A younger friend gave some good advice in our discussion about how opposites attract as we discussed the issue of whether the glass is half-full or half-empty. She and her husband have opposite positions in this view from us in that her husband takes the half-full option while she takes the half-empty one. In wisdom, she said that kept them from going overboard in either direction. I’m going to make an effort to keep that in mind when Al fails to see all the good stuff in that half-full glass.
This season brings another issue on which we are opposites. The first Christmas with an empty nest and nobody returning to share it, I was shocked to hear Al ask, “So, nobody is going to be here this year so we don’t need to put up a tree, do we?”
“What do you mean? I’m going to be here.” According to my philosophy, the day after Thanksgiving was made for cooking gumbo with the remains of the turkey, watching football, and putting up Christmas decorations. I scatter them throughout the house, often finding a forgotten relic of the season in some corner as I get ready for Easter.
Al muttered and grumbled, a cross between the Grinch and Scrooge. The boxes came out of storage, the tree went up, the outside lights were strung, and the yard ornaments properly placed. The next time we were alone for Christmas, he grudgingly said, “I guess you’re gonna want all that Christmas stuff out.”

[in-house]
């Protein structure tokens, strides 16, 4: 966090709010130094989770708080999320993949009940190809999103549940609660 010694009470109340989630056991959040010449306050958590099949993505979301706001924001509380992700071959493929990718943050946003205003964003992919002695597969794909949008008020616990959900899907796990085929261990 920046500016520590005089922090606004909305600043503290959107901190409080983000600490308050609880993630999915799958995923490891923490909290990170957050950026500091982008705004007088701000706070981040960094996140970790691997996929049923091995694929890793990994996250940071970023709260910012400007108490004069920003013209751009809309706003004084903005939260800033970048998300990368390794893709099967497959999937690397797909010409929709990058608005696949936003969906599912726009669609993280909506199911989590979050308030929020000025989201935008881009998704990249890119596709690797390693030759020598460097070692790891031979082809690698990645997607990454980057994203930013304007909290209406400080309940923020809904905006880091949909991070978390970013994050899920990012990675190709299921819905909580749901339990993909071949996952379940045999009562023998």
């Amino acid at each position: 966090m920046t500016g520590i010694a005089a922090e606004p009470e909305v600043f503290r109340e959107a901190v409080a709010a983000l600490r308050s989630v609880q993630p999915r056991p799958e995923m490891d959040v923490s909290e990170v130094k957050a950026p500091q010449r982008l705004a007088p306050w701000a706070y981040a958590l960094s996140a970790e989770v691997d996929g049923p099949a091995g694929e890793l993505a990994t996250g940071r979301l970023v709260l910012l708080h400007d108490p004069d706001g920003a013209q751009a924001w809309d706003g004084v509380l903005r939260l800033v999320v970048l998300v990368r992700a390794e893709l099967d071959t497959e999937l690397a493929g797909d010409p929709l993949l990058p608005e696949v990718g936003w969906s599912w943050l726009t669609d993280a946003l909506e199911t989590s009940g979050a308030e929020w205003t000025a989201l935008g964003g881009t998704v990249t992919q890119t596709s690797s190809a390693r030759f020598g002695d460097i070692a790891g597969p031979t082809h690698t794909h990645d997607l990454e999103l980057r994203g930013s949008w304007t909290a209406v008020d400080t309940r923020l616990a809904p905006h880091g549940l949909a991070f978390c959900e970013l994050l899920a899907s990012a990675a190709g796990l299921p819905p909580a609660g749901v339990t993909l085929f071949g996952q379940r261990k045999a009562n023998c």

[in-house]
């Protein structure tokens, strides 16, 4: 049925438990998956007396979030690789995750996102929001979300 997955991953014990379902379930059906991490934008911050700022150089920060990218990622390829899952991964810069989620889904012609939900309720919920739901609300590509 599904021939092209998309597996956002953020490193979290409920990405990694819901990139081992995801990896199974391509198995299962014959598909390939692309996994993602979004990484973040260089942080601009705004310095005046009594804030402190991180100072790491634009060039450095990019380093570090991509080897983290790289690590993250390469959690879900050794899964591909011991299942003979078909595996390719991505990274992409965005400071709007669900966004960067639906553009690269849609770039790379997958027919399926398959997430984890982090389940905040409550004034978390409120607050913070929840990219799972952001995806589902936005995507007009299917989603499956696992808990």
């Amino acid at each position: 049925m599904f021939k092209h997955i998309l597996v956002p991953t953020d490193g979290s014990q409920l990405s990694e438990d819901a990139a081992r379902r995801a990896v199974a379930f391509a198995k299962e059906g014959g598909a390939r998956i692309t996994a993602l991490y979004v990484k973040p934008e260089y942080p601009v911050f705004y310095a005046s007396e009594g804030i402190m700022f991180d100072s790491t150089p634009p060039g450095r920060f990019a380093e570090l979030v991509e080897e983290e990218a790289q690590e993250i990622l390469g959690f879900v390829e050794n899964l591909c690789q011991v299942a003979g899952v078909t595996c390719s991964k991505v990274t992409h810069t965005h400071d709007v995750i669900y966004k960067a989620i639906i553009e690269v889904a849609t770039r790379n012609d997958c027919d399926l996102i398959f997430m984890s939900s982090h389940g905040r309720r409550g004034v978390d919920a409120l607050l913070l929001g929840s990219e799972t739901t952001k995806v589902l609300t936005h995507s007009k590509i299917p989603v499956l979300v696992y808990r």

This year, he brought up the subject himself. “I think Tiny Tim needs a little more wood to sit on than I put out last year.”
There appears to be hope even for the Grinch, Scrooge, and Al. After all, “in Who-ville they say that the Grinch's small heart grew three sizes that day!” – and at the Christmas celebration, the Grinch himself carved the roast-beast!
As for Scrooge when his heart was turned, it was said that he “knew how to keep Christmas well, if any man alive possessed that knowledge. May that be truly said of us, and all of us! And so, as Tiny Tim observed, [and as Al and I would echo] God bless us, Every One!”